– 20 November 2018
Latest Ebola outbreak is worst in DRC’s history
The Democratic Republic of Congo is facing the worst Ebola outbreak in the country's history with more than 200 confirmed deaths from the virus since August. It is the country’s second outbreak in less than a year.
SOS Children’s Villages operates several long-term projects in the region. Their child-welfare experts are working to raise awareness of the importance of good hygiene in preventing the spread of the disease and taking measures to ensure the safety of children under their care.
The DRC has been beset by conflict and political instability for decades and the ongoing violence and mass displacement are hindering attempts to contain the outbreak. A wave of attacks against health officials in recent weeks has led to a surge in reported cases of the infection.
The charity has also expressed concern about the economic impact the crisis may have on families in the region, many of whom have already seen their incomes deteriorate sharply in recent years. The countries’ Gross National Income (GNI) has dropped by more than a third since civil war erupted in the 1990s.
The charity's family strengthening programmes are providing struggling families in the DRC with practical and emotional support, including income generation and family counselling. The programmes aim to reduce the incidence of family breakdown and enable families to better provide for their children.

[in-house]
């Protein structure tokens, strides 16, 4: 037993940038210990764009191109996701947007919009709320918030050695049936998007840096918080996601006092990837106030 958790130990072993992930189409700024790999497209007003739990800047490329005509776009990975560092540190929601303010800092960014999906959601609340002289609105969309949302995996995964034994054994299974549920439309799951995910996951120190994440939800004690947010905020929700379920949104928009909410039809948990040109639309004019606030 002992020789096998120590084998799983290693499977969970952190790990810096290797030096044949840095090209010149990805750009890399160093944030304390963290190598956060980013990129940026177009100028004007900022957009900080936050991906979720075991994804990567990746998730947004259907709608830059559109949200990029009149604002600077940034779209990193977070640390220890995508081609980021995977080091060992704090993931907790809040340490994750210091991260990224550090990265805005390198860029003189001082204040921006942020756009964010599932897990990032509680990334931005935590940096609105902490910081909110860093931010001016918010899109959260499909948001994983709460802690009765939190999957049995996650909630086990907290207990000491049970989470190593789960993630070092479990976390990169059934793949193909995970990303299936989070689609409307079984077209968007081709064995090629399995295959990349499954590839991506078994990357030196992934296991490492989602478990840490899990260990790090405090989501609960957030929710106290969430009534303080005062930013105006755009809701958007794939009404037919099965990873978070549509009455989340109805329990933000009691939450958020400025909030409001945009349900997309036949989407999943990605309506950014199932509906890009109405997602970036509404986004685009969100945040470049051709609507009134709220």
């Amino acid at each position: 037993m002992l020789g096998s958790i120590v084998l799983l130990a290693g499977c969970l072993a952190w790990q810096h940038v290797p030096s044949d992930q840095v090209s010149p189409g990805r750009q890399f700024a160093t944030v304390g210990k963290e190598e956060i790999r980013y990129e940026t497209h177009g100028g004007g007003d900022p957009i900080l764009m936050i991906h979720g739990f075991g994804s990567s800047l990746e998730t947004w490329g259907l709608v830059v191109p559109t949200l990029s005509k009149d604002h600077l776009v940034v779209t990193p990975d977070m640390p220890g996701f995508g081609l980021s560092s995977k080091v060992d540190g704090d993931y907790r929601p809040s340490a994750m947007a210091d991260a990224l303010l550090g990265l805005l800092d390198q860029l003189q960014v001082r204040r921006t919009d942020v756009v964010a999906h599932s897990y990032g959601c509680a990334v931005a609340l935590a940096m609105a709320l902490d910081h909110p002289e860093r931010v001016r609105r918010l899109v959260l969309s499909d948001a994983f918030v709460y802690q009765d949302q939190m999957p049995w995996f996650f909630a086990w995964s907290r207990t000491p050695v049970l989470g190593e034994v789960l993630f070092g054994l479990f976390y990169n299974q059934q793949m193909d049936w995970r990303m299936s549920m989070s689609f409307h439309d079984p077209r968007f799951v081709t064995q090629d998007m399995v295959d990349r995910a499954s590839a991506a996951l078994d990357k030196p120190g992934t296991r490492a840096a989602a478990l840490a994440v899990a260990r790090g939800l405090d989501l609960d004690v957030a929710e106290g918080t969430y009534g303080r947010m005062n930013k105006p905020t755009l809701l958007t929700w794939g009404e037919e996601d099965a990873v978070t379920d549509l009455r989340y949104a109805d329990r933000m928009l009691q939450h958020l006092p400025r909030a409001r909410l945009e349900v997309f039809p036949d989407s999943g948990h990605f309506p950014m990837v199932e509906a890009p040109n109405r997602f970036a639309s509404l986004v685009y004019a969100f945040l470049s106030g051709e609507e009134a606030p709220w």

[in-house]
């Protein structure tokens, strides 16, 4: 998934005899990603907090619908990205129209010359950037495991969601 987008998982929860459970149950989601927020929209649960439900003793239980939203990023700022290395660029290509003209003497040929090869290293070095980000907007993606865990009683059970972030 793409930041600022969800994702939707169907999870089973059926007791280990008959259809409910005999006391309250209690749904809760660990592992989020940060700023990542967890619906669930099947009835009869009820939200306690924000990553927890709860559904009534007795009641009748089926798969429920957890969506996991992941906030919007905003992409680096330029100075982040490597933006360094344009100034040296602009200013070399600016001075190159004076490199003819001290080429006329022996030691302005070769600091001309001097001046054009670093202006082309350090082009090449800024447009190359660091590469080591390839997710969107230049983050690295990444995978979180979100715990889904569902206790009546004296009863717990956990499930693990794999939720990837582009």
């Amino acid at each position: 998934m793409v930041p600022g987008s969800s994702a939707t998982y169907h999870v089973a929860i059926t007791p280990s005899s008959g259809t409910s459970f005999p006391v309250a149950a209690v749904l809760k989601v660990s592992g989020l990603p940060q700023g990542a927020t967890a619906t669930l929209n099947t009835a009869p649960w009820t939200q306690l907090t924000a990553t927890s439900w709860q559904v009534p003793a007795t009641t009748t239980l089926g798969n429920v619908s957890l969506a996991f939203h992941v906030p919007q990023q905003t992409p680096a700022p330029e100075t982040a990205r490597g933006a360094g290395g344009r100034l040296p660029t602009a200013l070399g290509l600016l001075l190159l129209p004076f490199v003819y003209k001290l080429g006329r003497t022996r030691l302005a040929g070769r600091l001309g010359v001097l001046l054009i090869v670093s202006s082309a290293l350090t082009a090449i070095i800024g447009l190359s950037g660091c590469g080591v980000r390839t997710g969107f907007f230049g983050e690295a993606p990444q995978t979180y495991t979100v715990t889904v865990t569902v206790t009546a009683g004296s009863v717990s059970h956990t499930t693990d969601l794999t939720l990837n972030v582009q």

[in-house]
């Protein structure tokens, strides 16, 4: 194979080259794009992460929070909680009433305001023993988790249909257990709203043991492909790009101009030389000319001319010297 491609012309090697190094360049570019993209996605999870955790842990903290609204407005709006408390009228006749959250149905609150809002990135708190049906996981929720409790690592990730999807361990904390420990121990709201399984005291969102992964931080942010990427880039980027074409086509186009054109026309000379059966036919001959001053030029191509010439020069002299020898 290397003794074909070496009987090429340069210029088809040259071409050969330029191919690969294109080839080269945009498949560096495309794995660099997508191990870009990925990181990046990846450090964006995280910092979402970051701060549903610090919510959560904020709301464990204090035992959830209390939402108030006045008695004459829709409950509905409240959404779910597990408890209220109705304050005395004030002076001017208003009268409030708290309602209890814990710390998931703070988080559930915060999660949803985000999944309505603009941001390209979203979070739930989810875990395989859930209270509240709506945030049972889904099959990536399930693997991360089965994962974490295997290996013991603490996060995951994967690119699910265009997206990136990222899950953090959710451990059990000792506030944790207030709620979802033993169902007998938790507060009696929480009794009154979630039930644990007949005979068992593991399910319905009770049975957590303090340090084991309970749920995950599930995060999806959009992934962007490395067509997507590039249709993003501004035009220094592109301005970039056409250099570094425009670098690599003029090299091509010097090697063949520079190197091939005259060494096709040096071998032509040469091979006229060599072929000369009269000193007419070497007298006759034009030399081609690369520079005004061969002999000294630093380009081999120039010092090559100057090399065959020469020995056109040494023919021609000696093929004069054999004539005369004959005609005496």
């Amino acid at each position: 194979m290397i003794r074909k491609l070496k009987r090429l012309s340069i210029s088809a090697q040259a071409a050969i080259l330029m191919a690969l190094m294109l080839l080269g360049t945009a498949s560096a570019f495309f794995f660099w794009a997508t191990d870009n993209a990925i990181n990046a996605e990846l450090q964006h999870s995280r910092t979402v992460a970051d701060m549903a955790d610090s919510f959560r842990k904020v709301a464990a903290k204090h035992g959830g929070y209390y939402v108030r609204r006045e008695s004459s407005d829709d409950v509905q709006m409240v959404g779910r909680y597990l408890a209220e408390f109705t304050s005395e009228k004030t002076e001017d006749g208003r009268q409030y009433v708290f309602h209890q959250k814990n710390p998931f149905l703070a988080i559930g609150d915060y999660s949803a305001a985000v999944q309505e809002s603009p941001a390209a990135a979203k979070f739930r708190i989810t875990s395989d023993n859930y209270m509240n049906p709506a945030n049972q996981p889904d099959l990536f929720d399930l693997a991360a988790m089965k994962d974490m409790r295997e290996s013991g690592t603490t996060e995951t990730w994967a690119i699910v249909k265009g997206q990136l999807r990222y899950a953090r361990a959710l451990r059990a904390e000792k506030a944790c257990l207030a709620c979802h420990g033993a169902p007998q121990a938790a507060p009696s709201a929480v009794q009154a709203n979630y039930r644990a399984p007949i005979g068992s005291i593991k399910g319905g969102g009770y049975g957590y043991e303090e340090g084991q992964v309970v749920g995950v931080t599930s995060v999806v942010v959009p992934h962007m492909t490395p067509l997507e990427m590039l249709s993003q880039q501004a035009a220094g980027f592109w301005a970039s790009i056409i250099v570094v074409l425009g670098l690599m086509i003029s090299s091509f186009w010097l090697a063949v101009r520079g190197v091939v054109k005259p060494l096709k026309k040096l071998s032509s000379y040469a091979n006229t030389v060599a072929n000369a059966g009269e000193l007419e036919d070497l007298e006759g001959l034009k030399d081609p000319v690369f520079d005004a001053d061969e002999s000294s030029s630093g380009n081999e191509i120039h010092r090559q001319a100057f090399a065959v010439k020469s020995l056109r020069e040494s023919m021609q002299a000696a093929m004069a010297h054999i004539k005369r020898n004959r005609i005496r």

Tom-Nayal Djideti, National Director of SOS Children’s Villages DRC said: “All these events have had a significant impact on people’s socio-economic livelihood, with skyrocketing inflation and a reduction of the purchasing power of the Congolese population.
“North Kivu, where the outbreak is centred, is considered the granary of the DRC and the unrest has affected production. This has had a significant impact on food prices in Bukavu, where we have been working for nearly 30 years.
“The political situation remains unstable and evolves very rapidly in some regions and there are reports that armed groups are limiting the access of Ebola response teams to patients, making it even more difficult to tackle the ongoing epidemic.”
Concerns remain high that the Ebola virus may spread to neighbouring Uganda, which is the largest host country for refugees fleeing conflict in the DRC. There are currently more than 1 million internally displaced people residing in the Ebola-affected provinces of North Kivu and Ituri. Uganda has begun distributing an experimental vaccine to protect health workers along the DRC border.
SOS Children’s Villages runs several projects in Uganda which may come under threat if the virus spreads. Their village community in Fort Portal is caring for more than 100 unsupported children in a family-like environment. They are also supporting families at the Rwamwanja refugee settlement, helping to boost the local economy, support women-only households and improve relations between refugee and host communities.
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Notes to editors:
For media enquiries please contact Lucy Prioli at Lucy.Prioli@sosuk.org or on 01223 222 974.